Man pleads guilty in unsolved slayings
A man already serving a life sentence for a 1994 slaying pleaded guilty Thursday to three counts of first-degree murder and two counts of rape in a trio of brutal killings that went unsolved for more than a decade.
Alexander Wayne Watson Jr., 36, made the formal plea three days after meeting with families of his victims, who were all strangled and fatally stabbed: Boon Tem Andersen at her Gambrills home on Oct. 6, 1986; Elaine Shereika as she was jogging on May 23, 1988; and Lisa Kathleen Haenel, 14, as she walked to Old Mill High School on Jan. 15, 1993.
Watson was brought into the Anne Arundel County courtroom under unusually heavy security, including 10 uniformed deputies, several others in plainclothes and at least one uniformed state Division of Correction officer. Though everyone has to pass security to enter the courthouse in Annapolis, deputies checked everyone a second time before allowing them to enter the courtroom.
Maryland section, Friday
Dump site cleanup stalls store plans
A state order requiring BBSS Inc. to clean up contaminated water found near its coal ash dump site in Gambrills has stalled a proposed shopping center expansion that would bring in a Target store. The Village at Waugh Chapel South would be built off Route 3 on part of the 80-acre site where Baltimore Gas & Electric has been hauling its fly ash, a byproduct from its coal-fired power plants. The Anne Arundel County Health Department found unsafe levels of sulfates in nearby drinking wells last fall, leading the Maryland Department of the Environment to order BBSS on Aug. 7 to address the problem or face a stiff penalty. Neither the exact language nor the amount of the penalty will be released until after the two sides work out the details of the cleanup, expected within the next two months, said Robert Ballinger, a spokesman for MDE. A spokesman for BBSS said Tuesday that the order prevents dumping fly ash in new areas of the landfill, particularly a 10-acre section that would permit the shopping center to move forward as planned. Once the section is filled, the area can be regraded and offered to potential tenants, said Jay Baldwin, president of Reliable Contracting. Some of Reliable's partners are part-owners of BBSS.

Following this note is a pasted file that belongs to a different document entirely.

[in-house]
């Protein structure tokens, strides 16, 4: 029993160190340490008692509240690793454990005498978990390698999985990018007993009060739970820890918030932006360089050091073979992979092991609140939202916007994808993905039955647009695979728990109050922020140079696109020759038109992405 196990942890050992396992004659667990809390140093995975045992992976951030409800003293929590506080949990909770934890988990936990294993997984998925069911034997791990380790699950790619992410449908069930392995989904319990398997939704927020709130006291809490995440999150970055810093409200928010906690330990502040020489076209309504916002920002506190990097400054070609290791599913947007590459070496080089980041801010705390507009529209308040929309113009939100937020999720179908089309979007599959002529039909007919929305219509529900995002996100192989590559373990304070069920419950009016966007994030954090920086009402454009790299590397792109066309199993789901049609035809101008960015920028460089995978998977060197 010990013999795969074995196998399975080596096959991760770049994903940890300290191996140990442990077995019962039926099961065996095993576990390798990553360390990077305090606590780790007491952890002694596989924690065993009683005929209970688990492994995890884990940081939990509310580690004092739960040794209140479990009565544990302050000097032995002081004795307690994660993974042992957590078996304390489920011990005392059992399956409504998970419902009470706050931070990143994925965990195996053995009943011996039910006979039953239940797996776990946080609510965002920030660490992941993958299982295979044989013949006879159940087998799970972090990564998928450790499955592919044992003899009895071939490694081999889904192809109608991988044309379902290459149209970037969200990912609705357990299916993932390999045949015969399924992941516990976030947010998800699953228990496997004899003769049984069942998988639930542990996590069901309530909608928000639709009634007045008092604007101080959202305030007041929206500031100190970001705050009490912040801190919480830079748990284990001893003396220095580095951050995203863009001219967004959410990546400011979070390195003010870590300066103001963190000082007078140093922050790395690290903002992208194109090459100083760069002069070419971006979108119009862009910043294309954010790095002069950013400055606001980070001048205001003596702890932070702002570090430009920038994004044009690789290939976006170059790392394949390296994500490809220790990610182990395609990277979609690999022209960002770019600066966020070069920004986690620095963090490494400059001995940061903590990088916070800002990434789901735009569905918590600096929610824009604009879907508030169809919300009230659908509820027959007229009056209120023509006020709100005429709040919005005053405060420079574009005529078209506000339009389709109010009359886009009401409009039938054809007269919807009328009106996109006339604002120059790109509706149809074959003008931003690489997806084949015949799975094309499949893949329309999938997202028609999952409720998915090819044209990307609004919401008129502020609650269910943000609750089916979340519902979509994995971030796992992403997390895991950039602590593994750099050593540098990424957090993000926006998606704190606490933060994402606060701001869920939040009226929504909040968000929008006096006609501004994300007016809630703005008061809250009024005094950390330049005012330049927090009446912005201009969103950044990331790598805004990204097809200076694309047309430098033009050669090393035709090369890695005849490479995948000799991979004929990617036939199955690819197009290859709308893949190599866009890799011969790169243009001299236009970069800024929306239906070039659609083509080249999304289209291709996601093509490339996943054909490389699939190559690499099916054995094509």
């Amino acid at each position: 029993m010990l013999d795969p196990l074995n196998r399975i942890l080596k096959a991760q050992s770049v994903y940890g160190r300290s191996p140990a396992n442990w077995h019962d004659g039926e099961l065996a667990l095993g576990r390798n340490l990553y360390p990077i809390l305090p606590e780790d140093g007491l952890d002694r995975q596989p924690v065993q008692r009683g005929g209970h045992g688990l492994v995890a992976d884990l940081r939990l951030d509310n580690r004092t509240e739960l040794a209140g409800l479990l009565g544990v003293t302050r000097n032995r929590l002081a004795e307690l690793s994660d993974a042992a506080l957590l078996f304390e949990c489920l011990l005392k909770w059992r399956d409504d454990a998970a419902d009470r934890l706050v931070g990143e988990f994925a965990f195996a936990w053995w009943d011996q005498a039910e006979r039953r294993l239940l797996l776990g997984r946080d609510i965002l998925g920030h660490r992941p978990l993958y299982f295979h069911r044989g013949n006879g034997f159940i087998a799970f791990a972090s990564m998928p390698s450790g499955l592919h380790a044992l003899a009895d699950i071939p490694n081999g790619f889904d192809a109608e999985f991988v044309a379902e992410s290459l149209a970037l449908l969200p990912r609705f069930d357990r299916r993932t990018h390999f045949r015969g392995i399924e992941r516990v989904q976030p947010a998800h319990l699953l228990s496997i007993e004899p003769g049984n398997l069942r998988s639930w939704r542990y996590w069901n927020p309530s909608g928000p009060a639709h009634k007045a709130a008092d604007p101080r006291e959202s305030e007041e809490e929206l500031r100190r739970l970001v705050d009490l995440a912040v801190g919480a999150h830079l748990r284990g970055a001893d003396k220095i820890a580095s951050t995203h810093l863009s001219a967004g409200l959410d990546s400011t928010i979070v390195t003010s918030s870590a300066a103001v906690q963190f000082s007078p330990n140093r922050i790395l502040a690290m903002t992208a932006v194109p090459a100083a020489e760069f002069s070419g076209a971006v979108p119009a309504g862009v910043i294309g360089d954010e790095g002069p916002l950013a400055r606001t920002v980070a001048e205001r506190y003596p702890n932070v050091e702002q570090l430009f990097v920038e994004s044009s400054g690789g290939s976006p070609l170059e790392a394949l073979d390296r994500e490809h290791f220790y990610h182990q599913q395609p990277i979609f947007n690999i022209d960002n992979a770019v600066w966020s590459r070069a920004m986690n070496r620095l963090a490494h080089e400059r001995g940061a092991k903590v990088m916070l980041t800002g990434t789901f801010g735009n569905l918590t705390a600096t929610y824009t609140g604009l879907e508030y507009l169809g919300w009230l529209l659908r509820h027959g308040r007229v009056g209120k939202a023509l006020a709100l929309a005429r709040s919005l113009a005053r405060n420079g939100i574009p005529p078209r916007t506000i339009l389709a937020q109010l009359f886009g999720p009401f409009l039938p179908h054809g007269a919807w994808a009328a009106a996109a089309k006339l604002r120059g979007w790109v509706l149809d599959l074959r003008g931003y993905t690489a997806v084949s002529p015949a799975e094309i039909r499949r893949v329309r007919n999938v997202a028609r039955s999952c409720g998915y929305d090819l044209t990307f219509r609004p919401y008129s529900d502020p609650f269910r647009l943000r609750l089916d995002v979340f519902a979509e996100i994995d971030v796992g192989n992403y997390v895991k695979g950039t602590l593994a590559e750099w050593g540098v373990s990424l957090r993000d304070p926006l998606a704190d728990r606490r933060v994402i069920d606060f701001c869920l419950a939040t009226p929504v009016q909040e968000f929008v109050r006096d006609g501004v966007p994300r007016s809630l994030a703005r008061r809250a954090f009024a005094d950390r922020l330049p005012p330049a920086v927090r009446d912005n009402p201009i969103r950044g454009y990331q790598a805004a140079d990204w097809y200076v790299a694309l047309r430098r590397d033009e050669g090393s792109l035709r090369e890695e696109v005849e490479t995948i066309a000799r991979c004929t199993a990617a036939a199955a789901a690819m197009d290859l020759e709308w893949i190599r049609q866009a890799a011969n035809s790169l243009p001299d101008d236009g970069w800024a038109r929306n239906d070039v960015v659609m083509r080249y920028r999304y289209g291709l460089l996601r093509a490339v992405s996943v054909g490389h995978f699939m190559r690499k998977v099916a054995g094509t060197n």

Anne Arundel section, Wednesday
Families grieve at homicide sentencing
Moments after the sentence was handed down, the murder victim's relatives hugged the killer's distraught mother.
Leeander Jerome Blake was going to prison for life, five years after the carjacking-murder of businessman Straughan Lee Griffin on a picturesque cul-de-sac in Annapolis' historic district. And in a federal courtroom in Baltimore Wednesday, two families were left to mourn.
"Another mother just lost her son," Neal H. Griffin, the victim's brother, said of the young man who had suggested the carjacking. "There is no victory in that."
But to this day, he said in court, his grief is so incalculable that "it's almost impossible to say brother and murder in the same sentence," just as he cannot watch the types of media productions that were his brother's business.
The emotional hearing in U.S. District Court in Baltimore brought an apparent end to a case in which Blake had faced murder charges in state court, but saw the charges dropped after he successfully argued that he was illegally interrogated by police. The U.S. Supreme Court declined to rule on the state's appeal, but then a federal grand jury indicted Blake on murder and carjacking charges last year.
Yesterday, appearing scared as his voice cracked, Blake, 22, apologized to the victim's family, asking forgiveness. "No one may think I am sincere, but I really am," said Blake.
A section, Thursday
Murder defendant refuses medicine
Accused of killing his mother with two shotgun blasts as she sat on her sofa, Zachary Thomas Neiman says he wants his day in court. But he has refused to take medicine that prosecutors say would allow doctors to deem him mentally competent to stand trial.
"Mr. Neiman has drawn a line in the sand and said, 'This is how much medicine I'm taking,' " Assistant State's Attorney Pamela Alban said yesterday at a court hearing. "A lot of it lies with Mr. Neiman."
Refusing treatment won't free the 26-year-old Pasadena man anytime soon, experts say. While a person charged with a crime can theoretically avoid trial -- or prison -- by being found mentally incompetent, that defendant will end up remaining in a state institution where psychiatrists, psychologists, therapists, nurses and other experts will continually watch, test and re-evaluate him.
"People aren't getting away with anything. You can be confined in a psychiatric hospital forever. It can have no end," said Laura L. Cain, managing attorney for the adult mental health unit of the Maryland Disability Law Center.
Neiman has pleaded not criminally responsible to first-degree murder in the July 2006 slaying of his mother, Rae Bajus, and his attorneys intend to show he has a history of mental illness.
A section, Tuesday